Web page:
In the ’90s I was teaching at a tiny school in rural Missouri in a town of about 1,200 residents. Except in winter, it was HOT in those classrooms. I am not sure if the high school didn’t have the funds for air-conditioning or if it was less of a priority than new football uniforms—but temperature control consisted of cracking a window and hoping for a zephyr. Though we probably started school close to fall during the five years I was there, I remember my room feeling like it was late June, the hottest part of a choking-on-the-thickness-in-the-air Missouri summer.
The administration knew they were asking teachers and students to perform in untenable circumstances. So they offered up some tricks to help us beat the heat:
1.) Fans! Nothing like schlepping a box fan from home so you can blow stray hairs and hot, oily scalp stink around in an enclosed area.
2.) Water bottles! Students were allowed to bring jugs of water to hydrate. Until the administration decided that all kids are boozers and would fill their bottles with liquor instead of water. If anyone was going to pass out, they preferred it be from heat stroke and not inebriation.
3.) The main/principal’s office! Yep, predictably, the principal’s lair was the only space in the entire building that was arctic. Students and teachers both found excuses to hide out with the secretaries long enough to dry their sticky bodies and breathe. The office *had to be* cool for the printer to work properly. But didn’t the school have to be cool for the students to work properly, too?
Finally, the administration half-assed-ly upped their game. It was called “surrendering and sending students and staff home for the second part of the day.” The respite was welcomed by the students (the ones who had air-conditioning at home, anyway). But weren’t they missing learning opportunities every time the inside heat spiked? That was about three hours of instruction per day, and it could really add up.
I guess it came down to six of one, half-a-dozen of the other. Students weren’t going to learn if they weren’t in school. But, students weren’t going to learn if they were boiled alive in school either.
I can’t tell you much about the learning happening in the sweltering heat of my classroom—because there wasn’t any learning happening. How could anyone (including me) concentrate when they were suffocating? Students and staff alike were lifeless, salty puddles, and it’s hard to retain information when you’re melting and your rump is suctioned to a desk seat.
I know my personal anecdote may be a tad less than persuasive, but there are actual studies that will tell you the same: stifling heat and learning do not go well together. One such study, conducted over a 14 year period, quantified the relationship between heat exposure and cognitive skill development. According to Goodman et al., excessive classroom temperatures caused a significant drop in the performance of students taking the PSAT. Goodman concluded that “On average, student achievement fell by the equivalent of 1 percent of a year’s worth of learning for each additional degree Fahrenheit in temperature during the year preceding the exam.”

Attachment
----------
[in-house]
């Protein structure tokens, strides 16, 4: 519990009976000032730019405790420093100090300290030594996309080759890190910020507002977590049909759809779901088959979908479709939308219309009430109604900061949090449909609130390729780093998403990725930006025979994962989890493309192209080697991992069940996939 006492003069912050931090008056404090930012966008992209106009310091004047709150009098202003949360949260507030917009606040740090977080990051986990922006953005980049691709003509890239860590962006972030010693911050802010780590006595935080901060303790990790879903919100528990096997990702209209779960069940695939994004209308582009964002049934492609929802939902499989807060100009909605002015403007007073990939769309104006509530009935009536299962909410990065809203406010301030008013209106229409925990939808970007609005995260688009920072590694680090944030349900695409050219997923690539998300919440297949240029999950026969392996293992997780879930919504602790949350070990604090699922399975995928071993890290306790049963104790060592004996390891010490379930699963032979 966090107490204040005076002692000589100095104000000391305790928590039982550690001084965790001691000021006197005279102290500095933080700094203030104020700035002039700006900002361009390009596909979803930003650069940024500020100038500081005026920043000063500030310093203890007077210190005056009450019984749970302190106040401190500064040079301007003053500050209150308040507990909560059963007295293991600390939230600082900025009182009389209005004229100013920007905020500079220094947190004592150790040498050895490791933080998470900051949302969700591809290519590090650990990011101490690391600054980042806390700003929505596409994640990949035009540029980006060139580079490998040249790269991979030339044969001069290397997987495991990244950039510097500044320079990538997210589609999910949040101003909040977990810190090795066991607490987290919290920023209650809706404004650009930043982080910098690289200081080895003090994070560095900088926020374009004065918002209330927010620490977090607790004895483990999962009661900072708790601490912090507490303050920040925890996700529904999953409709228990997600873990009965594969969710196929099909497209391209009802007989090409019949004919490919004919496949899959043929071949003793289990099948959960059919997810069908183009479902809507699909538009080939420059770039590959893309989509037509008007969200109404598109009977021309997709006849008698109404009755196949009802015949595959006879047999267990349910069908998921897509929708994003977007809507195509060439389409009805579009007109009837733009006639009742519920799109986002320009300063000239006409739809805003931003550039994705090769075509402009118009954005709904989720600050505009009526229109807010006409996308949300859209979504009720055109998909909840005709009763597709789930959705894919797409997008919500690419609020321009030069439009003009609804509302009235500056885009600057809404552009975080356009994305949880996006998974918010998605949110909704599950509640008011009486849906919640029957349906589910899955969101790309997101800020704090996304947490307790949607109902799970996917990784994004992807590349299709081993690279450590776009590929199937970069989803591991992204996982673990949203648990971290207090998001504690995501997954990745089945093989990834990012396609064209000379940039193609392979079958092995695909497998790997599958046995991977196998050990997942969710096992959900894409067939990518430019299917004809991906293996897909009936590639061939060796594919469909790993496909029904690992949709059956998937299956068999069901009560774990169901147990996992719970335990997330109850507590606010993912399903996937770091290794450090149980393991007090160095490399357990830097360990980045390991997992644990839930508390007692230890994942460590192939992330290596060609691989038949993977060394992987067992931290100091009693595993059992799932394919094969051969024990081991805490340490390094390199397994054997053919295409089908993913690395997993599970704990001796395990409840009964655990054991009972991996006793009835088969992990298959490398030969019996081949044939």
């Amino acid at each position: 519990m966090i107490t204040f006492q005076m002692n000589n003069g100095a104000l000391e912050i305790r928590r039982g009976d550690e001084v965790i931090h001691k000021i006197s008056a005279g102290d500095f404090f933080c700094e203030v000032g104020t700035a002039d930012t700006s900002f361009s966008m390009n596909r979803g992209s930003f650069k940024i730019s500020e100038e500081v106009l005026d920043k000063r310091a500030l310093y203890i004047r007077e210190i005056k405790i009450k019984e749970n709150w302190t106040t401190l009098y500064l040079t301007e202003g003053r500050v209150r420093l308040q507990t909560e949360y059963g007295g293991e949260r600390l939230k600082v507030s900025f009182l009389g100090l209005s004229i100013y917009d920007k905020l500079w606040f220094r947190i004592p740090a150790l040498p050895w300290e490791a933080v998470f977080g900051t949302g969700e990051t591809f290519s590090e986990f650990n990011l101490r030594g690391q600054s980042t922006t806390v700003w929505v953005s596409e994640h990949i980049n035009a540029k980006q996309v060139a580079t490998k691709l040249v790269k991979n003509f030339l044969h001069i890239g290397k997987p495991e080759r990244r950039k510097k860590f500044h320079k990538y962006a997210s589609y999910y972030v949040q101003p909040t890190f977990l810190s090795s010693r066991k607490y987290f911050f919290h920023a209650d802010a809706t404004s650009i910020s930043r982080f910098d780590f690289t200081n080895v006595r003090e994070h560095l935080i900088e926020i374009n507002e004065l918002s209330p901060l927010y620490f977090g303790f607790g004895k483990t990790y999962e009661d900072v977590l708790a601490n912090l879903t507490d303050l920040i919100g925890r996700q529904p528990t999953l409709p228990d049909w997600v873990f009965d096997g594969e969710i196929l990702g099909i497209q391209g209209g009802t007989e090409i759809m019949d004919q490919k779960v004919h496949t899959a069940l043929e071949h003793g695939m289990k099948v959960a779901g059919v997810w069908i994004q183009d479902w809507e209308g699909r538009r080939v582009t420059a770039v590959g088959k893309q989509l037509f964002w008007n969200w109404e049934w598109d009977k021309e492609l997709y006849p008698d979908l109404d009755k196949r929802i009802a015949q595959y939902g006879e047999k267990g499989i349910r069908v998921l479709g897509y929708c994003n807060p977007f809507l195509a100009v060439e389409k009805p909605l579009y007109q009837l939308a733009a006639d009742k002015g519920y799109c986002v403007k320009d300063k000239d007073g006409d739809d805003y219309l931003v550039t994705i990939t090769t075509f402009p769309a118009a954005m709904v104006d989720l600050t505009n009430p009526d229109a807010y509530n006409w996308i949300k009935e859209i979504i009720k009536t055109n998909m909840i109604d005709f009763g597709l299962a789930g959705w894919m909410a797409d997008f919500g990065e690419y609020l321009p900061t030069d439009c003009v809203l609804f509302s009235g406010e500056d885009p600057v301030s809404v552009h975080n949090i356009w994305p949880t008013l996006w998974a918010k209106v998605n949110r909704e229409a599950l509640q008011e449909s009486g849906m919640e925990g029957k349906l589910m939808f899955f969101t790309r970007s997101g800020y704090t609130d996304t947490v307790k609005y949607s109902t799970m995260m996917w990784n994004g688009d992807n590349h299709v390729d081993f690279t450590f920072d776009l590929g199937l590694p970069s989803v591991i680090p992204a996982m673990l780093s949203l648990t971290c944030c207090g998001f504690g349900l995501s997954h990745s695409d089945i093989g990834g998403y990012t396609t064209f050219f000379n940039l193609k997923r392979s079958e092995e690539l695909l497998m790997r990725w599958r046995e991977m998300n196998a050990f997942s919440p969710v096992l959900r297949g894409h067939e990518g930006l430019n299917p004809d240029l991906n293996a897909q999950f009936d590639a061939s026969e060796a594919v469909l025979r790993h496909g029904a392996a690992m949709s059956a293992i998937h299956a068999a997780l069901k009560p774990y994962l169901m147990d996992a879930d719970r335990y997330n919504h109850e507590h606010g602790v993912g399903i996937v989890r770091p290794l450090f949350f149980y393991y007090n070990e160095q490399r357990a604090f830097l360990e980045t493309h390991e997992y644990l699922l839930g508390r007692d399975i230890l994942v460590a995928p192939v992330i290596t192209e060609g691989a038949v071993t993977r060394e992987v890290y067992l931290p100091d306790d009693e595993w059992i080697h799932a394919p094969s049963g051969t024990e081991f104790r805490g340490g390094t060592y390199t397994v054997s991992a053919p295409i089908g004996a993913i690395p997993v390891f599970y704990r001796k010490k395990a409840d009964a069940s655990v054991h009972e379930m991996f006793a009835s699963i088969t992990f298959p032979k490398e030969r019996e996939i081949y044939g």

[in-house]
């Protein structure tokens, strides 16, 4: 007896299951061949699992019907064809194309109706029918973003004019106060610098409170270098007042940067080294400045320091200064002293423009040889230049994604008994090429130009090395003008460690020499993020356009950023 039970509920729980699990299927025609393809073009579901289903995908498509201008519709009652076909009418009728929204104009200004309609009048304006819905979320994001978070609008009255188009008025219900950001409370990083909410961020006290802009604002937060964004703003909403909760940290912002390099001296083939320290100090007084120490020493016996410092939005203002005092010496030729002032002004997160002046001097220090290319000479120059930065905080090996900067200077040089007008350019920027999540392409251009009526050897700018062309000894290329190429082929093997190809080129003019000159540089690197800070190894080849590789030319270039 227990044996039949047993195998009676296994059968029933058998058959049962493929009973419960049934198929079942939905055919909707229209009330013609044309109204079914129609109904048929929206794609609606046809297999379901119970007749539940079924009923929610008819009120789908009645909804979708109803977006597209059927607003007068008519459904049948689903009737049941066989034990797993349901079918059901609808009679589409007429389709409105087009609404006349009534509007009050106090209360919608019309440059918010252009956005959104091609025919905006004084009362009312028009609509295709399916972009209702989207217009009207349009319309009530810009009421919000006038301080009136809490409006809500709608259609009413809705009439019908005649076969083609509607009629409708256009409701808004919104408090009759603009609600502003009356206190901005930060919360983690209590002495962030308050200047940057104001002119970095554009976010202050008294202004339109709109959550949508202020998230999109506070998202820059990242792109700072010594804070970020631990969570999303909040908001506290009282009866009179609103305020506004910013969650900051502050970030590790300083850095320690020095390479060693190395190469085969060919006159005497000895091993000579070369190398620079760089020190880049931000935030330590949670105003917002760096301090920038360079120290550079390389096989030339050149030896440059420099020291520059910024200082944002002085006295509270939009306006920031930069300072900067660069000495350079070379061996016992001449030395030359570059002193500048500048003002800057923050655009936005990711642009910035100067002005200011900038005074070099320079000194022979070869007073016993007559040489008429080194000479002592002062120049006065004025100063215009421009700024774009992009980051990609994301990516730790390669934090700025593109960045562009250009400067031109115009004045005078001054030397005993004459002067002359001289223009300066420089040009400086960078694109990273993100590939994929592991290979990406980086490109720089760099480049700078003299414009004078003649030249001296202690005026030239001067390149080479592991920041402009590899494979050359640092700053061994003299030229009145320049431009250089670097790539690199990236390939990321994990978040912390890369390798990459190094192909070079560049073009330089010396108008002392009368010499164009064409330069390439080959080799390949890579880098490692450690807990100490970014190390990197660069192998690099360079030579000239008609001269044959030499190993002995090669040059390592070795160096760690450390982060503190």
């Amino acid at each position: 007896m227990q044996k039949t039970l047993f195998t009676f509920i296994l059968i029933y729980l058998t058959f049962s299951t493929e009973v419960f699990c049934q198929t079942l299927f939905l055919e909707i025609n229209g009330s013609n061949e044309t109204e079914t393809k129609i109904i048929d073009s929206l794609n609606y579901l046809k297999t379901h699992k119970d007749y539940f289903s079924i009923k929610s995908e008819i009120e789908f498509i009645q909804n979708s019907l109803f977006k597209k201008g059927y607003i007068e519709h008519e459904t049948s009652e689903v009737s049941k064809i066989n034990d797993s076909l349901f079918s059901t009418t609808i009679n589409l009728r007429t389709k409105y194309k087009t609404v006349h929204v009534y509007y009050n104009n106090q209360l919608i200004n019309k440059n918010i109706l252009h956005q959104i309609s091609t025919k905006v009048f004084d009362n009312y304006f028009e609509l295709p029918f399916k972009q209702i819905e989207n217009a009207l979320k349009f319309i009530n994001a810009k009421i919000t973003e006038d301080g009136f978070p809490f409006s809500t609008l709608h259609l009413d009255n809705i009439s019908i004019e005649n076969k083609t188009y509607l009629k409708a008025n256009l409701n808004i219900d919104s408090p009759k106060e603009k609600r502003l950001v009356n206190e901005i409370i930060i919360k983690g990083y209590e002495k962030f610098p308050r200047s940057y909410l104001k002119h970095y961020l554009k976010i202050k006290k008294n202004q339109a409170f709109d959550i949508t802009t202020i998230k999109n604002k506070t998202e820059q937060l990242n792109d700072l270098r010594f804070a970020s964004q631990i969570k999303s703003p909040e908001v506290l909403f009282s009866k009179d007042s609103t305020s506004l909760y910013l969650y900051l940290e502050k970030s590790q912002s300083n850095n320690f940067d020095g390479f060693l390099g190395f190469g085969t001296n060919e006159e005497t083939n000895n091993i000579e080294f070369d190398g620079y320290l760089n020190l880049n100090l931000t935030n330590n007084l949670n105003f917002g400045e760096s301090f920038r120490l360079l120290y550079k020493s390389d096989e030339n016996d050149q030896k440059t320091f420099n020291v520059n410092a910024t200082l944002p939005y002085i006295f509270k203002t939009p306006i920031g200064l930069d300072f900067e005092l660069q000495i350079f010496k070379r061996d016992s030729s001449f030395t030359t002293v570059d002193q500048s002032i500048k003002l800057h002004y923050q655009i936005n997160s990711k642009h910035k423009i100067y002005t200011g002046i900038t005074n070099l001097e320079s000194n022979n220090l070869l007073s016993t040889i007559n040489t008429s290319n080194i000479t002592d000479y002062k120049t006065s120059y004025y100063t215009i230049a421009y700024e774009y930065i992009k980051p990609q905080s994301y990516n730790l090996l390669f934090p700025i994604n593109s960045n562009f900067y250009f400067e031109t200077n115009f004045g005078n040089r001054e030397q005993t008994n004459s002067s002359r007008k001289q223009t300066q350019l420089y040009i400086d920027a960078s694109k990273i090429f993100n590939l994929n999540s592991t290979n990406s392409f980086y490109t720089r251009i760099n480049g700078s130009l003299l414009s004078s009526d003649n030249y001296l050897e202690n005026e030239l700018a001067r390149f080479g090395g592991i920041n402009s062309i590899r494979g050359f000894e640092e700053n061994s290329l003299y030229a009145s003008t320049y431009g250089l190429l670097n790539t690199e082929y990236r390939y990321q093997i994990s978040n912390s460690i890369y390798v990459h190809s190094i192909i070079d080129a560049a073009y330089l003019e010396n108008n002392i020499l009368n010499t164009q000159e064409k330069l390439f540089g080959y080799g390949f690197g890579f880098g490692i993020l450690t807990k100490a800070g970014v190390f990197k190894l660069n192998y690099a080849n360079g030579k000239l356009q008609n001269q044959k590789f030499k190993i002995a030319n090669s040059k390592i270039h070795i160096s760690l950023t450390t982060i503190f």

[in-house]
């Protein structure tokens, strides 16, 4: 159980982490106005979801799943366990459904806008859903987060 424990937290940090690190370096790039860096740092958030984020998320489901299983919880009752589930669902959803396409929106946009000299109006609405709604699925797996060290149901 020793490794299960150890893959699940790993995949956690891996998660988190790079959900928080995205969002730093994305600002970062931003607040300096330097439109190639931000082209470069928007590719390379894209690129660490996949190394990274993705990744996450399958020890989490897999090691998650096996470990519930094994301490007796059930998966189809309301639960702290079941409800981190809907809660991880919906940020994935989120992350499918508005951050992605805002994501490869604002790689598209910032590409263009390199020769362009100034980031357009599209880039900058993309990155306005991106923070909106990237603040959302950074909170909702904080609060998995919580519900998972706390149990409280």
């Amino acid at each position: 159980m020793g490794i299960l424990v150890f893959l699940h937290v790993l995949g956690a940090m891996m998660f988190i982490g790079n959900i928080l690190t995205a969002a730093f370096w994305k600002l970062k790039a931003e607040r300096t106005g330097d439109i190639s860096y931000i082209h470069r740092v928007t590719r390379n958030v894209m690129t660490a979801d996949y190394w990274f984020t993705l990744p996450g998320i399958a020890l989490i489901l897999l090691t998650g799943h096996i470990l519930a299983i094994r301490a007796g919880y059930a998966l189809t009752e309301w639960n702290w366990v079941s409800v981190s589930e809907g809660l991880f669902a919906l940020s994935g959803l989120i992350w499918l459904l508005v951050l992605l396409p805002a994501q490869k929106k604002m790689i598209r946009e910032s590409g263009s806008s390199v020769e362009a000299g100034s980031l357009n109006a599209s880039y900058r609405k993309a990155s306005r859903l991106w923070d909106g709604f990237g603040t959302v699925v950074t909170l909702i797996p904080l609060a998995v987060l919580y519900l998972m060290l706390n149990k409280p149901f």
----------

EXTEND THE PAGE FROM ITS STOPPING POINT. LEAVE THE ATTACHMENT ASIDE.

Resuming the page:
And for low income and minority students? Heat’s negative impact is exacerbated. That one degree affects these students’ academic outcomes three-fold to that of upper income families.
Tulsa University’s Indoor Air Program looked at the problem in a different way. Studying a large southwestern school district, they discovered that students’ math, reading, and science scores increased as temperatures were reduced (from a range of 78 to 67 degrees). Consequently, “proper classroom ventilation and temperature could raise students’ average test scores above state standards.”
Of course, standardized tests (and classroom grades) are not the be-all, end-all indicator of academic success. And I still think that actual teachers (like me!), who collect their own empirical data every day, illustrate best how boiling hot classrooms can quash student learning.
The New York State Union of Teachers (God bless them!) asks educators and parents to share their “heat stories”—and, boy, do they share. A North Rockland teacher talks about classroom temperatures close to the 100° mark. She writes, “The students have been lethargic, sweating profusely and complaining of headaches and stomach issues…On one of the days, we had no water fountain available due to rust issues in the school.”
From a Hyde Park teacher, more of the same: “You could not breathe…I felt dizzy, dry and dehydrated…Students were glazed over [and] papers were wet with sweat and humidity and again no learning was taking place. How can we get these students to succeed [and] learn….”
We understood a long time ago that lacking sleep and poor nutrition could have a negative effect on educational outcomes—isn’t it a no-brainer that sweltering heat could too? Do we really need professional research or even testimonials to prove to us that a “hot environment…[impacts] the brain, with uncomfortable heat diminishing cognitive abilities”?
In the end, boards of education have two options: they can invest in effective cooling equipment —or they can continue to broast our students’ brains. Let’s hope they make the right decision.